“A man’s ethical behavior should be based effectually on sympathy, education,
and social ties…Man would indeed be in a poor way if he had to
be restrained by fear of punishment and hope of reward…”
Do it and you get a cookie.
That is the essence of behavioral modification therapy. The more I use it, both in my professional life and as a father, the more I’m confounded by the idea that it’s broken.
Really. Control the gasps, but I’m growing to think that we, as a society have moved past Pavlov. This idea is based on three notions.
It’s bred into us: There was a time before Joseph Wolpe’s study of reward/consequence began to pervade parenting in the 1950s. Back then it was novel. However, in present teens, Wolpe’s positive behavioral re-enforcement has mingled with Dr. Spock’s conflicting individualistic view of the child and thus we have our present behavioral morass. These ideas are no longer insightful, new interventions to solve present problems. They are the present. Kids understand that positive behavior will net a positive return. It’s no surprise, and it lacks impact. It’s helped breed a generation of reward calculators. You’ve heard about the “What’s in it for me?” Generation. Take it a step further, and we find the “Is the reward better than the fun of misbehavior?” Generation.
It’s not reality-based: It works very well in Residential Treatment settings because they are structured on an in-built reward consequence system. However, in “the real world” enacting positive behavior doesn’t get you a cookie every time. Conversely, negative behavior also does not always net a consequence. Thus, the modification loses strength every time that framework goes unenforced. Even more detrimental, the modification erodes exponentially the more the kid actually tries to cognitively come to grips with the world—which is what we’re supposed to be preparing kids to do as parents and therapists.
It’s externally driven, not internally motivated: Do the right thing and you get what you want, do the wrong thing and you are punished. It teaches to do the right thing, right? Sometimes. Unless the kid strikes on the notion that lying, hiding or sneaking can allow them to do the wrong thing but still avoid punishment or get what you want. Especially when nobody’s looking. There’s little discussion of the positive feelings associated for doing right for right’s sake. Kindness. Honor. Conscience. It’s all math without philosophy.
But What’s Better Than Cookies?
“A balanced diet is a cookie in each hand”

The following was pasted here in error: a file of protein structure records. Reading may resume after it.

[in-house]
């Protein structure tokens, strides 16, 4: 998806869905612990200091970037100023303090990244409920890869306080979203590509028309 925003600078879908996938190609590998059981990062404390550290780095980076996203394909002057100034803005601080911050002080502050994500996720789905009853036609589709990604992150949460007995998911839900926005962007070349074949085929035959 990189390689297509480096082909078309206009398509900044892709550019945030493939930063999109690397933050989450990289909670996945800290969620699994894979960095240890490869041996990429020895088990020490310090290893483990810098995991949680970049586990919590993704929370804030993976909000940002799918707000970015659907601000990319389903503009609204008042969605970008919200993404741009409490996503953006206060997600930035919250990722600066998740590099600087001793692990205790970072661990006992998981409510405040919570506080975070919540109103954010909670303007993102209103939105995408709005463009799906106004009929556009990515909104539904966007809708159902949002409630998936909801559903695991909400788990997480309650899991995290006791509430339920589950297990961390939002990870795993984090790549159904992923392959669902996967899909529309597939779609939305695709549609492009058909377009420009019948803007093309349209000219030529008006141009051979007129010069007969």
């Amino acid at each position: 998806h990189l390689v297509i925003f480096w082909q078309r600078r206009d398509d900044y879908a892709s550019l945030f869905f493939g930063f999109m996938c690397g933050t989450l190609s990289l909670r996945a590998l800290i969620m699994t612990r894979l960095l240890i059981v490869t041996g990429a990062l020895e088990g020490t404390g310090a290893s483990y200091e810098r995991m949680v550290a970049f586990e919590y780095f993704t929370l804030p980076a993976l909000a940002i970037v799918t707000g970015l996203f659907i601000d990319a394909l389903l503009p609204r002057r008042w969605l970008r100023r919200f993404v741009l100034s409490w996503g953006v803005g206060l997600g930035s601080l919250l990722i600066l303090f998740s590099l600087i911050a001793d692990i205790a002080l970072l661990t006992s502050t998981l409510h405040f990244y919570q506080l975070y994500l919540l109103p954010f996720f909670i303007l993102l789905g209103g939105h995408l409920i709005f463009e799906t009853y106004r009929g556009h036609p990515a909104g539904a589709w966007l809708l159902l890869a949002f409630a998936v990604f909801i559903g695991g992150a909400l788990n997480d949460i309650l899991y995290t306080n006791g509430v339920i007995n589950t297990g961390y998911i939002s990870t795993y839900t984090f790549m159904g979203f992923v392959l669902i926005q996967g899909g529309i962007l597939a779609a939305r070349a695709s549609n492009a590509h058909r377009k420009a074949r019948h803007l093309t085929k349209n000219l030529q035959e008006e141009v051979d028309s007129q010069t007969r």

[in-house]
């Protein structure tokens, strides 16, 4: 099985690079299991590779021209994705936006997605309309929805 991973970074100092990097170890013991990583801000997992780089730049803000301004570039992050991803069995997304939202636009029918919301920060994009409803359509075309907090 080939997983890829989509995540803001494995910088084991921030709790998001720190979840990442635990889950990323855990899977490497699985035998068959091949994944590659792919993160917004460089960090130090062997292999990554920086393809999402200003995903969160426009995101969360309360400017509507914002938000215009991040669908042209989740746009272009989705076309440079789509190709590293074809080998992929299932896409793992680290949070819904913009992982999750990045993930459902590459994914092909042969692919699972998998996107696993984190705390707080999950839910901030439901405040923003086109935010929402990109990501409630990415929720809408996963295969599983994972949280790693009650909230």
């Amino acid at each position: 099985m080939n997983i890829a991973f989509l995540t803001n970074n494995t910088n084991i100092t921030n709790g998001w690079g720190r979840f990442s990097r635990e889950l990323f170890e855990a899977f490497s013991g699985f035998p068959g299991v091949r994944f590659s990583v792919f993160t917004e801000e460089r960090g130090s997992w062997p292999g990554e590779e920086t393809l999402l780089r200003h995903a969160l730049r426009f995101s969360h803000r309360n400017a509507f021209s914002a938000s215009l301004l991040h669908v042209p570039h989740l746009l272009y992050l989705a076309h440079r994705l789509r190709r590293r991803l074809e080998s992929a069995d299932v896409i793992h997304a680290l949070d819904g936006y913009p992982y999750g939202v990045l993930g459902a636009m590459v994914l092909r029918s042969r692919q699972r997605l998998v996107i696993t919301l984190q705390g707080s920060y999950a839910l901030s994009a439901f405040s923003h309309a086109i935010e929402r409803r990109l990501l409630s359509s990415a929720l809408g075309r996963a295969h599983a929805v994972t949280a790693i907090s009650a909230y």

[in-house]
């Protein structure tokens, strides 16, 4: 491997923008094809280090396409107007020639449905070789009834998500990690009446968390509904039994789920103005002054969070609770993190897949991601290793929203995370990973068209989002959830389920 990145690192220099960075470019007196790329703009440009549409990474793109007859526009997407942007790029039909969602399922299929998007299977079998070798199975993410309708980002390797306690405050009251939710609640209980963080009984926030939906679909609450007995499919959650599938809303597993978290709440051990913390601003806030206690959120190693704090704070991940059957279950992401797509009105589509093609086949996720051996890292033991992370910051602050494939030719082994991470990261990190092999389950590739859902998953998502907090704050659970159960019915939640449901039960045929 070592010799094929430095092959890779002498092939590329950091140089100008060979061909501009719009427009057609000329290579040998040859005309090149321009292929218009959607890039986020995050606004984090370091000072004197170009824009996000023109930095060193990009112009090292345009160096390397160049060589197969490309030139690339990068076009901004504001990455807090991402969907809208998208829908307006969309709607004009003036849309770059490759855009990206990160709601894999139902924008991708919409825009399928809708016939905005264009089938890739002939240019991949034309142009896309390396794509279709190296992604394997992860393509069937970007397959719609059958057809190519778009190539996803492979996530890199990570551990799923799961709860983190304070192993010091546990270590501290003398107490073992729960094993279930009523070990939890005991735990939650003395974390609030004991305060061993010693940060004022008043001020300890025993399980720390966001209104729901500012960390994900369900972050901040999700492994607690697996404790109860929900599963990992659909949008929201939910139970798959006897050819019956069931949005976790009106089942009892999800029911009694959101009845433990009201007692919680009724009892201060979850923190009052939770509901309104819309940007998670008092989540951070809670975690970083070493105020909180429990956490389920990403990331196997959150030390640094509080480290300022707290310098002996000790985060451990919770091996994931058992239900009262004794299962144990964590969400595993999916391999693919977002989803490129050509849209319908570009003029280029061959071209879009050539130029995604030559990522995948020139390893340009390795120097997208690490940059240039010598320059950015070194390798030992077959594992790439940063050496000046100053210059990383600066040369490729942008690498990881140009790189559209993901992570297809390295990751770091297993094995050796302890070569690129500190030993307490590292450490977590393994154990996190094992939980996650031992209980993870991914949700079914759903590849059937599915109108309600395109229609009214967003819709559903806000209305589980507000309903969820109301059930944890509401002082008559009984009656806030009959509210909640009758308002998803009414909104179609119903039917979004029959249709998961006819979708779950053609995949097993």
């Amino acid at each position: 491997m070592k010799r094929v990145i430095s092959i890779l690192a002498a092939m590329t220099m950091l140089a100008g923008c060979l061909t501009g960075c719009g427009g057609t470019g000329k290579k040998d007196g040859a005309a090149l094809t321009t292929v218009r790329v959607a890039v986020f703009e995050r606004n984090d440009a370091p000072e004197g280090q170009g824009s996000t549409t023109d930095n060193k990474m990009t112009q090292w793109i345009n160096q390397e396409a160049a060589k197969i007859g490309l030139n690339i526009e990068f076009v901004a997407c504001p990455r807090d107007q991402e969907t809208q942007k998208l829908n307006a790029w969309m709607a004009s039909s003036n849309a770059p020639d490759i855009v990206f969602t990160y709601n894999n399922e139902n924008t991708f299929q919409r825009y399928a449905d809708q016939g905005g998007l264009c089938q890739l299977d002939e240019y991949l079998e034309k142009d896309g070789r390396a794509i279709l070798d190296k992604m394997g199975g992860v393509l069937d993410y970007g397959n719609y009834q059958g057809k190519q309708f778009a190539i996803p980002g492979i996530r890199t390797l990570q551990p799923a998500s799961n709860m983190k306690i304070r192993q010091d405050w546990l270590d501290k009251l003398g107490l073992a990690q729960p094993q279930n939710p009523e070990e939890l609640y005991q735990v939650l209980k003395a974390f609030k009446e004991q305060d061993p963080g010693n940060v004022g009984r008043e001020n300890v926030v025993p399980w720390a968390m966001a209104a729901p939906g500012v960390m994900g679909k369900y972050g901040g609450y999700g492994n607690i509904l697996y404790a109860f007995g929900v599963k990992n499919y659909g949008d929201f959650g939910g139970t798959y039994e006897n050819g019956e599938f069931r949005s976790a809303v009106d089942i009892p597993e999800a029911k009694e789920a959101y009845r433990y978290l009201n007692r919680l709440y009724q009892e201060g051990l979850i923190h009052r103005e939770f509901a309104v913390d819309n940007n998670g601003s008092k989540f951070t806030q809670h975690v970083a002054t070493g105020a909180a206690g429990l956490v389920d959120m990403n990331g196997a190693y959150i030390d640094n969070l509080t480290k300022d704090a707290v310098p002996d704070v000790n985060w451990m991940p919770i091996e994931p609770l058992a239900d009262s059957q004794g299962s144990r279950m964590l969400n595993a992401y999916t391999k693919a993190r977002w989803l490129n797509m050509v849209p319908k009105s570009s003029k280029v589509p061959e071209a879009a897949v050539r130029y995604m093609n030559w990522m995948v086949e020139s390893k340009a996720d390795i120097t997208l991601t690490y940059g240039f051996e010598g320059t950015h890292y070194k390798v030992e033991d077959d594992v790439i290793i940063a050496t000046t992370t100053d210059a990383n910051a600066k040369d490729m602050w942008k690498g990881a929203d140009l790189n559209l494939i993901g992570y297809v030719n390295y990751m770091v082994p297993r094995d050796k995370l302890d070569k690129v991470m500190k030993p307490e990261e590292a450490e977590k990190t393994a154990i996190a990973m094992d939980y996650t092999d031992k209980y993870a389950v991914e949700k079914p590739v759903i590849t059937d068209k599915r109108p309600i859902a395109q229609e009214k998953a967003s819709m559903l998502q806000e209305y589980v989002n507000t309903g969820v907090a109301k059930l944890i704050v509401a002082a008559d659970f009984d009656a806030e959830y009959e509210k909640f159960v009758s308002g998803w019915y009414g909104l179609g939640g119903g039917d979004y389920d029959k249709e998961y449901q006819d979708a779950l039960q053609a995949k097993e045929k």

I don’t have the solution. I’m coming to grips with this notion because I have the unique opportunity to play a role in reshaping a therapeutic program for teens who have “graduated” from the Residential Treatment level, but are not yet ready to re-encounter the world full time. From my perspective, this graduation program lies at the center of this issue; The conflict between behavioral modification and reality.
I’m doing research. Right now I’m most interested in Bernard Weiner’s “Attributional Theory of Achievement Motivation and Emotion” to help build a reward system that is rooted in emotional responses, and Dr. Scott Turansky (et. al)’s conscience building techniques to create a system of rules that re-enforce self governance based in self-motivation rather than cookie seeking. But it’s a work in progress.
That’s The Way The Cookie Crumbles
“Parents are not quite interested in justice, they are interested in quiet.”
This is where we all come in. You don’t have to have a single degree in anything to understand that conflict. We’ve all been there. Adolescence, even the most well adjusted variety, is essentially the same conflict. We come to grips with the world as we see it, while shedding the training wheels of childhood behavior modification but retaining the core principles which underscored them. Thus, adolescence sucks. But we made it. I need your help.
Post-Adolescents: How you made it through adolescence? What did you find important to keep through that transition and what did you leave behind?
Parents: What works well to internally motivate your kids? What do you dread about the teen years?
Therapists: Do you also find behavioral modification only part of the issue? Or am I a complete fool in wanting to move past behavioral modification?